nbee84 Wed 30-Oct-13 09:38:30

My dh changed working hours this year and got home before me. I asked him to cook on those nights but quickly became fed up of 'freezer food' - chips, pies, birds eye chicken etc. The sort of thing I kept for standby quick dinners that we probably only ate once a fortnight. He did pasta one night - chicken, mushrooms, peppers and onions smile no sauce! sad

I introduced him to those 'cook in a bag' dinners. Lots of different flavour options and you put all the fresh ingredients in and pop it in the oven. You can't really go wrong and I look forward to my dinner when he cooks now grin Not quite as healthy as cooked from scratch but better than pie and chips.

SinisterSal Wed 30-Oct-13 09:50:12

If you decided to meal plan you would have an opening to say Ok it's Tuesday, so it's this meat, this veg. You would be able to get the conversation going about how to cook this particular meal. It could be as simple as using a jar of sauce with the instructions on the side. It would be a start into expanding his interest without having to hurt his feelings about what he has done up to now.

Jolleigh Wed 30-Oct-13 09:57:22

nbee - could you tell me more about cook in the bag dinners? I've honestly never heard of them blush

Snowlike Wed 30-Oct-13 10:06:36

When I'm ill it's a bloody nightmare. Salmon and mash with frozen peas and all of it was served cold. The mash was horrible, lumpy no butter or seasoning, I could say nothing. sad

Jolleigh Wed 30-Oct-13 10:45:55

ick. Nothing good about cold lumpy mash sad

ivykaty44 Wed 30-Oct-13 10:52:00

could you suggest that your eating the same things every week and thought it would be nice if once a week he chooses what you cook and you choose what he cooks - so effectively swap recipes.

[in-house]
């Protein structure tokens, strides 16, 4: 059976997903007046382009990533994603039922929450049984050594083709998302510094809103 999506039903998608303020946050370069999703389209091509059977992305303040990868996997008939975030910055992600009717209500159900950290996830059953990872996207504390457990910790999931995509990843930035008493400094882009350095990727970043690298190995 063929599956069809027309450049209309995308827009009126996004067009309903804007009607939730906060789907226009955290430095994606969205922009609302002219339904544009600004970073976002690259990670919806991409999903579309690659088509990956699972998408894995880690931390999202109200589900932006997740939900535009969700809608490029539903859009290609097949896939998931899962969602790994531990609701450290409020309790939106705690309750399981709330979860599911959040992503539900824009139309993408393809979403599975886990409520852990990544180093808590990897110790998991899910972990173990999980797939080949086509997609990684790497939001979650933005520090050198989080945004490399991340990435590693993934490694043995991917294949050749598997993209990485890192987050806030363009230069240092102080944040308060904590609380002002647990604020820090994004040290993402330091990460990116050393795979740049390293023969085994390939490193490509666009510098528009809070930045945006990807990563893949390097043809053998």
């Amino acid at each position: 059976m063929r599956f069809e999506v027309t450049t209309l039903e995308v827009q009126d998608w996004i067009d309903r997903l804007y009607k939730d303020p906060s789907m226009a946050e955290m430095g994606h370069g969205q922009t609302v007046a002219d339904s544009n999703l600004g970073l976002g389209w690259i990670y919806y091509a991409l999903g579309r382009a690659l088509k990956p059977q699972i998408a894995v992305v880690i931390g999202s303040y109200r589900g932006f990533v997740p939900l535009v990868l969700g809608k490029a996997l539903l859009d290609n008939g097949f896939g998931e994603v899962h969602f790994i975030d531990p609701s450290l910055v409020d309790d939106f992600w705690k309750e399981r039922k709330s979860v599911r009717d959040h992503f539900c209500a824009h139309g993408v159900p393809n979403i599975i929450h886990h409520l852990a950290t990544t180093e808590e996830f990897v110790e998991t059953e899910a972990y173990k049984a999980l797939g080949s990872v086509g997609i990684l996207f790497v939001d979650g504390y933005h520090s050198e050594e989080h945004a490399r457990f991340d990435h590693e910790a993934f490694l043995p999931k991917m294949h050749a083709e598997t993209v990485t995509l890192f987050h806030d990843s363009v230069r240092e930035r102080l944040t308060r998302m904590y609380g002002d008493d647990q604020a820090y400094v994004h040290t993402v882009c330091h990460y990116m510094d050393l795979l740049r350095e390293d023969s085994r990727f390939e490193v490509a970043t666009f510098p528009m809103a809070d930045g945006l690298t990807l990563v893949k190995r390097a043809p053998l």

That way you are both on the same level, both choosing a recipe for the other to make for dinner.

Then give him a simple easy recipe to cook and hope he gives you something good - but it must be something you have both not made before, that way he can't make up one of his weird tomato meat meals

SteamWisher Wed 30-Oct-13 12:06:26

Just tell him his food isn't nice. Just don't tell him just after he's spent ages cooking it!

Snowlike Wed 30-Oct-13 15:35:13

Dh also does an odd fusion thing with Chinese veg and Italian flavouring -it's awful....the man eats the best food cooked by other people - regularly eats out in London's best restaurants and I'm a perfectionist when I'm cooking, you'd think his palate would be well educated and guide him but no, he does have great taste in cheese, beer, music ......and woman of course!!! grin

nbee84 Wed 30-Oct-13 19:13:53

Jolleigh - we buy the Colmans ones, but there are other makes and I think supermarkets are starting to bring out there own branded ones out too.
You get an ovenproof bag with a tie closure. Into this you put fresh meat and veg, ie potatoes, carrots, green beans, peppers, onions - whatever you want really, we just use the list on the pack as suggestions though they are good to follow to start with. You then add the powder flavourings supplied (spices, herbs etc) and a measured amount of water, seal it up with the tie and bung in the oven. It's a complete meal as some have potatoes in and some have rice. My favourite is Rustic Chicken.

sharond101 Wed 30-Oct-13 21:54:08

I think you are lucky he agreed to cook for a night. My DP won't entertain it, he is definitely scared of the kitchen. How about an evening cookery class you could go to together, maybe as a Christmas gift (could hint to someone to buy you it so not directly from you??) I went to one this year which you had a demo then you cooked it then everyone sat down and ate. It was more like a night out than a cooking lesson.

Jolleigh Wed 30-Oct-13 22:55:42

Beggars belief doesn't it Snow! The amount of scrummy food DP and I eat, I'd have thought he'd know that a meal doesn't need potatoes and rice and bread. (And that after being together for quite some time, he can no longer just tell me that it's how the Portuguese people cook!)

Jolleigh Wed 30-Oct-13 22:57:41

nbee - those sound like the perfect solution. I'll definitely be keeping my eye out for some. Thank you so much grin

Jolleigh Wed 30-Oct-13 22:58:43

I know I'm lucky sharond - I definitely want to have my cake and eat it wink

Snowlike Wed 30-Oct-13 23:05:43

Dh cooked more when we met but he's always been in the make it easy with processed food group and I've always been in the from scratch school of thought. I'm making an impact on the dcs - so one day soon, they'll do what dh doesn't. Mind you he works obscene hours so I'll let him off cooking duties for now.